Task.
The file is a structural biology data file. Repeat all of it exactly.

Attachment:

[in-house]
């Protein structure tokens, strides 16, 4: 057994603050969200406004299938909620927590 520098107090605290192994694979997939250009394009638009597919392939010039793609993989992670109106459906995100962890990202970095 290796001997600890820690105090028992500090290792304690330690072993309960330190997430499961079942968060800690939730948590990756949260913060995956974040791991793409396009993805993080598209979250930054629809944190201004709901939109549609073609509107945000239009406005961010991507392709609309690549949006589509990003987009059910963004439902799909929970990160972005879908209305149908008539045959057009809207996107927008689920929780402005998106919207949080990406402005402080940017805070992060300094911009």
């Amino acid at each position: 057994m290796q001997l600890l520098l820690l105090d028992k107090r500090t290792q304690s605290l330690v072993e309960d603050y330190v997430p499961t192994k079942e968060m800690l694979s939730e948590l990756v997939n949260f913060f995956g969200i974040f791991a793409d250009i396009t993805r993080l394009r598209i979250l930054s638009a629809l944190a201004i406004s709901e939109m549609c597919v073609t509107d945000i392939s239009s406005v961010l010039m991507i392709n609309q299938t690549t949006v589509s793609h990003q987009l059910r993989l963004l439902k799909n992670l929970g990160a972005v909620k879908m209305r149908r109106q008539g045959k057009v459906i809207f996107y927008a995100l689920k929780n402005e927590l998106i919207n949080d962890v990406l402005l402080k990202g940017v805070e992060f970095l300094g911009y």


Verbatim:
[in-house]
């Protein structure tokens, strides 16, 4: 057994603050969200406004299938909620927590 520098107090605290192994694979997939250009394009638009597919392939010039793609993989992670109106459906995100962890990202970095 290796001997600890820690105090028992500090290792304690330690072993309960330190997430499961079942968060800690939730948590990756949260913060995956974040791991793409396009993805993080598209979250930054629809944190201004709901939109549609073609509107945000239009406005961010991507392709609309690549949006589509990003987009059910963004439902799909929970990160972005879908209305149908008539045959057009809207996107927008689920929780402005998106919207949080990406402005402080940017805070992060300094911009």
């Amino acid at each position: 057994m290796q001997l600890l520098l820690l105090d028992k107090r500090t290792q304690s605290l330690v072993e309960d603050y330190v997430p499961t192994k079942e968060m800690l694979s939730e948590l990756v997939n949260f913060f995956g969200i974040f791991a793409d250009i396009t993805r993080l394009r598209i979250l930054s638009a629809l944190a201004i406004s709901e939109m549609c597919v073609t509107d945000i392939s239009s406005v961010l010039m991507i392709n609309q299938t690549t949006v589509s793609h990003q987009l059910r993989l963004l439902k799909n992670l929970g990160a972005v909620k879908m209305r149908r109106q008539g045959k057009v459906i809207f996107y927008a995100l689920k929780n402005e927590l998106i919207n949080d962890v990406l402005l402080k990202g940017v805070e992060f970095l300094g911009y």